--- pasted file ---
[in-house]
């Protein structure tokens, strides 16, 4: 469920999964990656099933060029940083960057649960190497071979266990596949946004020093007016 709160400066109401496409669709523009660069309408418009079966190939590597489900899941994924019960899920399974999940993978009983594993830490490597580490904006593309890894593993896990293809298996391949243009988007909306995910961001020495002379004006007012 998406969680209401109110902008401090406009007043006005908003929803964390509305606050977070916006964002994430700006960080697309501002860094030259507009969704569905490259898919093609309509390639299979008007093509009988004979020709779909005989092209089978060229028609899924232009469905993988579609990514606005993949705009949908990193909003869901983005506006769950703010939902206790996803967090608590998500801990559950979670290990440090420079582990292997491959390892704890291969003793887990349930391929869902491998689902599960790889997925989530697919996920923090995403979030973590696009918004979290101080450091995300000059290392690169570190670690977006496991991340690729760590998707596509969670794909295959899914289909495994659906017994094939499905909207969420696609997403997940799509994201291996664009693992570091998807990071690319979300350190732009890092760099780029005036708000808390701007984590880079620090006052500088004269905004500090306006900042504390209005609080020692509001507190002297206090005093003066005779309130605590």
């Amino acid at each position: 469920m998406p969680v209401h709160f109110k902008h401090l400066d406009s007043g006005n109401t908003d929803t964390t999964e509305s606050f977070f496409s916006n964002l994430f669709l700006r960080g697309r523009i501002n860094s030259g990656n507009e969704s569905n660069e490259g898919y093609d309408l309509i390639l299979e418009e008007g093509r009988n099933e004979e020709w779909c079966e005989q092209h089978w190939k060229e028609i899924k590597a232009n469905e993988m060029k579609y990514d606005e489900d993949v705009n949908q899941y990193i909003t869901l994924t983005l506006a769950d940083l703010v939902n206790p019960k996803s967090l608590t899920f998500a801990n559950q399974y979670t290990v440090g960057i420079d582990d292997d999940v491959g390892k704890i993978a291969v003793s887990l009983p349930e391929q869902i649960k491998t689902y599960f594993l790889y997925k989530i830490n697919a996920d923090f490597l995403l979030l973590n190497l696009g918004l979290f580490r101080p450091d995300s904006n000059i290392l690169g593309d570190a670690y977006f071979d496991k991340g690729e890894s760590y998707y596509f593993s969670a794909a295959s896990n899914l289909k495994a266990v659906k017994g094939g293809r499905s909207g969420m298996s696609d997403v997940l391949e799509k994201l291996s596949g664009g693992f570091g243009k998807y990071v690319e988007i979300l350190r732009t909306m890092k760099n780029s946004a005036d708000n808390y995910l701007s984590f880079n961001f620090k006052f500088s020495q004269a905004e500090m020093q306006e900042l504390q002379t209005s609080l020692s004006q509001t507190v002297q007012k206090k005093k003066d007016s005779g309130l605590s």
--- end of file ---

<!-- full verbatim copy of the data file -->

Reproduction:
[in-house]
């Protein structure tokens, strides 16, 4: 469920999964990656099933060029940083960057649960190497071979266990596949946004020093007016 709160400066109401496409669709523009660069309408418009079966190939590597489900899941994924019960899920399974999940993978009983594993830490490597580490904006593309890894593993896990293809298996391949243009988007909306995910961001020495002379004006007012 998406969680209401109110902008401090406009007043006005908003929803964390509305606050977070916006964002994430700006960080697309501002860094030259507009969704569905490259898919093609309509390639299979008007093509009988004979020709779909005989092209089978060229028609899924232009469905993988579609990514606005993949705009949908990193909003869901983005506006769950703010939902206790996803967090608590998500801990559950979670290990440090420079582990292997491959390892704890291969003793887990349930391929869902491998689902599960790889997925989530697919996920923090995403979030973590696009918004979290101080450091995300000059290392690169570190670690977006496991991340690729760590998707596509969670794909295959899914289909495994659906017994094939499905909207969420696609997403997940799509994201291996664009693992570091998807990071690319979300350190732009890092760099780029005036708000808390701007984590880079620090006052500088004269905004500090306006900042504390209005609080020692509001507190002297206090005093003066005779309130605590």
């Amino acid at each position: 469920m998406p969680v209401h709160f109110k902008h401090l400066d406009s007043g006005n109401t908003d929803t964390t999964e509305s606050f977070f496409s916006n964002l994430f669709l700006r960080g697309r523009i501002n860094s030259g990656n507009e969704s569905n660069e490259g898919y093609d309408l309509i390639l299979e418009e008007g093509r009988n099933e004979e020709w779909c079966e005989q092209h089978w190939k060229e028609i899924k590597a232009n469905e993988m060029k579609y990514d606005e489900d993949v705009n949908q899941y990193i909003t869901l994924t983005l506006a769950d940083l703010v939902n206790p019960k996803s967090l608590t899920f998500a801990n559950q399974y979670t290990v440090g960057i420079d582990d292997d999940v491959g390892k704890i993978a291969v003793s887990l009983p349930e391929q869902i649960k491998t689902y599960f594993l790889y997925k989530i830490n697919a996920d923090f490597l995403l979030l973590n190497l696009g918004l979290f580490r101080p450091d995300s904006n000059i290392l690169g593309d570190a670690y977006f071979d496991k991340g690729e890894s760590y998707y596509f593993s969670a794909a295959s896990n899914l289909k495994a266990v659906k017994g094939g293809r499905s909207g969420m298996s696609d997403v997940l391949e799509k994201l291996s596949g664009g693992f570091g243009k998807y990071v690319e988007i979300l350190r732009t909306m890092k760099n780029s946004a005036d708000n808390y995910l701007s984590f880079n961001f620090k006052f500088s020495q004269a905004e500090m020093q306006e900042l504390q002379t209005s609080l020692s004006q509001t507190v002297q007012k206090k005093k003066d007016s005779g309130l605590s």